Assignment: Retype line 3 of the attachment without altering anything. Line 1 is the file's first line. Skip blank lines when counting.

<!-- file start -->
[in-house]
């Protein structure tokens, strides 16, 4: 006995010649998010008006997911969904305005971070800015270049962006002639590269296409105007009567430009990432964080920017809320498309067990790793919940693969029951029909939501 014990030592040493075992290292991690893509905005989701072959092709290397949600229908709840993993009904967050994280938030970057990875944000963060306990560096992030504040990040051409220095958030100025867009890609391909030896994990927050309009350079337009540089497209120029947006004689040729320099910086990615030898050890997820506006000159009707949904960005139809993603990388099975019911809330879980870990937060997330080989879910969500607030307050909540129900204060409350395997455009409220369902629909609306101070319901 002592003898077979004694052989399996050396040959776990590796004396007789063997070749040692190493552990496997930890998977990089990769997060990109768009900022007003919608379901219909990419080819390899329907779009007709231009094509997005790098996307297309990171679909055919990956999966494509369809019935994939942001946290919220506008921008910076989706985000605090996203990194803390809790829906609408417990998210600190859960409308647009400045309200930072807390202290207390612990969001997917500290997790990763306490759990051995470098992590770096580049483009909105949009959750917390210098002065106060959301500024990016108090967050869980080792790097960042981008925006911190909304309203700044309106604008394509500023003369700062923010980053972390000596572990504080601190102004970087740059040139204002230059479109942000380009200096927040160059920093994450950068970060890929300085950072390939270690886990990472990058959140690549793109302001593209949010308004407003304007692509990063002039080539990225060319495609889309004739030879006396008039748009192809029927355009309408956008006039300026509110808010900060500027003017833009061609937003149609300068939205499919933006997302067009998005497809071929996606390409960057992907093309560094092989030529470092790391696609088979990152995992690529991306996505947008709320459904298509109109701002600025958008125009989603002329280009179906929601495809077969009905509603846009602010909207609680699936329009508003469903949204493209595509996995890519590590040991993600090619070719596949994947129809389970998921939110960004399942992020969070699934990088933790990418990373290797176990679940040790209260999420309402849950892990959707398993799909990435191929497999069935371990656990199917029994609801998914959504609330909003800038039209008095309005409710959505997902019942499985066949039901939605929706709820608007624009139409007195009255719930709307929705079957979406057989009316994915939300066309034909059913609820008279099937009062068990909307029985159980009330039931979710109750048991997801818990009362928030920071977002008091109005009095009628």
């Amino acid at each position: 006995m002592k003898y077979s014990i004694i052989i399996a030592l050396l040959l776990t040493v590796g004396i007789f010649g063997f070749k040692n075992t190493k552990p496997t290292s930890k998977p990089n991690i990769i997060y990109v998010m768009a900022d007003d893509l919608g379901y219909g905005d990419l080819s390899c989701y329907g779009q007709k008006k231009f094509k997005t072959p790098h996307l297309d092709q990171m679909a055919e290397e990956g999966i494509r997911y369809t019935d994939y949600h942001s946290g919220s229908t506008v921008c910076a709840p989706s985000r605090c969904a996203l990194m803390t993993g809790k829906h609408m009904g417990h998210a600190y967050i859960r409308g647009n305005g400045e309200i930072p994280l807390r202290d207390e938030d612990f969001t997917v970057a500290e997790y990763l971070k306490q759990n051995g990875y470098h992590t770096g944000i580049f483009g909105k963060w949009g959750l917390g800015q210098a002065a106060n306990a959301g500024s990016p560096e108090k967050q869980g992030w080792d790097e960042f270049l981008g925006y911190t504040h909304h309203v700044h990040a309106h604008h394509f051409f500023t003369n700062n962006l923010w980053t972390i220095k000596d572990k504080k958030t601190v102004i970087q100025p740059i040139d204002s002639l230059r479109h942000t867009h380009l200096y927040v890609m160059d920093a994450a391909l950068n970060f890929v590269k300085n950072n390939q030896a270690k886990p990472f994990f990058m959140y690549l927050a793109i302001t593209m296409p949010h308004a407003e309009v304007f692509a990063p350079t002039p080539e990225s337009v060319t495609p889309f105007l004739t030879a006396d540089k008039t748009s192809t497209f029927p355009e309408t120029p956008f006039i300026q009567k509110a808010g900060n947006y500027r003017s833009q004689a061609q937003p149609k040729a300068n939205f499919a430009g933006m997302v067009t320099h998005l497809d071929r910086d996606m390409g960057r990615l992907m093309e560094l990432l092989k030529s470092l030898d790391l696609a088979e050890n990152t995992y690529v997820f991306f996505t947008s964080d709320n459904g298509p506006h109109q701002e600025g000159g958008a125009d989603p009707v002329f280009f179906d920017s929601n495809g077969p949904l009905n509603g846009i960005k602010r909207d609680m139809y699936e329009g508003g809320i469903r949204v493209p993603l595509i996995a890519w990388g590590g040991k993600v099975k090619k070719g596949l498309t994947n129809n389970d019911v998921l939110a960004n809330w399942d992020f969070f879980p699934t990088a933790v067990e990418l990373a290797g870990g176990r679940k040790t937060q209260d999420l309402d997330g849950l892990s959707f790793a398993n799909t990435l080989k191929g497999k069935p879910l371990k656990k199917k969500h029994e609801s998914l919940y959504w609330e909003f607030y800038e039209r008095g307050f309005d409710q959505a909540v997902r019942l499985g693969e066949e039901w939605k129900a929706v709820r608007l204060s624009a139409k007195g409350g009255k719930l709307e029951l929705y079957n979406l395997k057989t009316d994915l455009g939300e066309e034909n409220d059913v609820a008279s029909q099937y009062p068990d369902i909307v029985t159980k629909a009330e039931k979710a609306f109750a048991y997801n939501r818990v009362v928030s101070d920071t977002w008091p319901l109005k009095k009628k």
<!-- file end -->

């Amino acid at each position: 006995m002592k003898y077979s014990i004694i052989i399996a030592l050396l040959l776990t040493v590796g004396i007789f010649g063997f070749k040692n075992t190493k552990p496997t290292s930890k998977p990089n991690i990769i997060y990109v998010m768009a900022d007003d893509l919608g379901y219909g905005d990419l080819s390899c989701y329907g779009q007709k008006k231009f094509k997005t072959p790098h996307l297309d092709q990171m679909a055919e290397e990956g999966i494509r997911y369809t019935d994939y949600h942001s946290g919220s229908t506008v921008c910076a709840p989706s985000r605090c969904a996203l990194m803390t993993g809790k829906h609408m009904g417990h998210a600190y967050i859960r409308g647009n305005g400045e309200i930072p994280l807390r202290d207390e938030d612990f969001t997917v970057a500290e997790y990763l971070k306490q759990n051995g990875y470098h992590t770096g944000i580049f483009g909105k963060w949009g959750l917390g800015q210098a002065a106060n306990a959301g500024s990016p560096e108090k967050q869980g992030w080792d790097e960042f270049l981008g925006y911190t504040h909304h309203v700044h990040a309106h604008h394509f051409f500023t003369n700062n962006l923010w980053t972390i220095k000596d572990k504080k958030t601190v102004i970087q100025p740059i040139d204002s002639l230059r479109h942000t867009h380009l200096y927040v890609m160059d920093a994450a391909l950068n970060f890929v590269k300085n950072n390939q030896a270690k886990p990472f994990f990058m959140y690549l927050a793109i302001t593209m296409p949010h308004a407003e309009v304007f692509a990063p350079t002039p080539e990225s337009v060319t495609p889309f105007l004739t030879a006396d540089k008039t748009s192809t497209f029927p355009e309408t120029p956008f006039i300026q009567k509110a808010g900060n947006y500027r003017s833009q004689a061609q937003p149609k040729a300068n939205f499919a430009g933006m997302v067009t320099h998005l497809d071929r910086d996606m390409g960057r990615l992907m093309e560094l990432l092989k030529s470092l030898d790391l696609a088979e050890n990152t995992y690529v997820f991306f996505t947008s964080d709320n459904g298509p506006h109109q701002e600025g000159g958008a125009d989603p009707v002329f280009f179906d920017s929601n495809g077969p949904l009905n509603g846009i960005k602010r909207d609680m139809y699936e329009g508003g809320i469903r949204v493209p993603l595509i996995a890519w990388g590590g040991k993600v099975k090619k070719g596949l498309t994947n129809n389970d019911v998921l939110a960004n809330w399942d992020f969070f879980p699934t990088a933790v067990e990418l990373a290797g870990g176990r679940k040790t937060q209260d999420l309402d997330g849950l892990s959707f790793a398993n799909t990435l080989k191929g497999k069935p879910l371990k656990k199917k969500h029994e609801s998914l919940y959504w609330e909003f607030y800038e039209r008095g307050f309005d409710q959505a909540v997902r019942l499985g693969e066949e039901w939605k129900a929706v709820r608007l204060s624009a139409k007195g409350g009255k719930l709307e029951l929705y079957n979406l395997k057989t009316d994915l455009g939300e066309e034909n409220d059913v609820a008279s029909q099937y009062p068990d369902i909307v029985t159980k629909a009330e039931k979710a609306f109750a048991y997801n939501r818990v009362v928030s101070d920071t977002w008091p319901l109005k009095k009628k």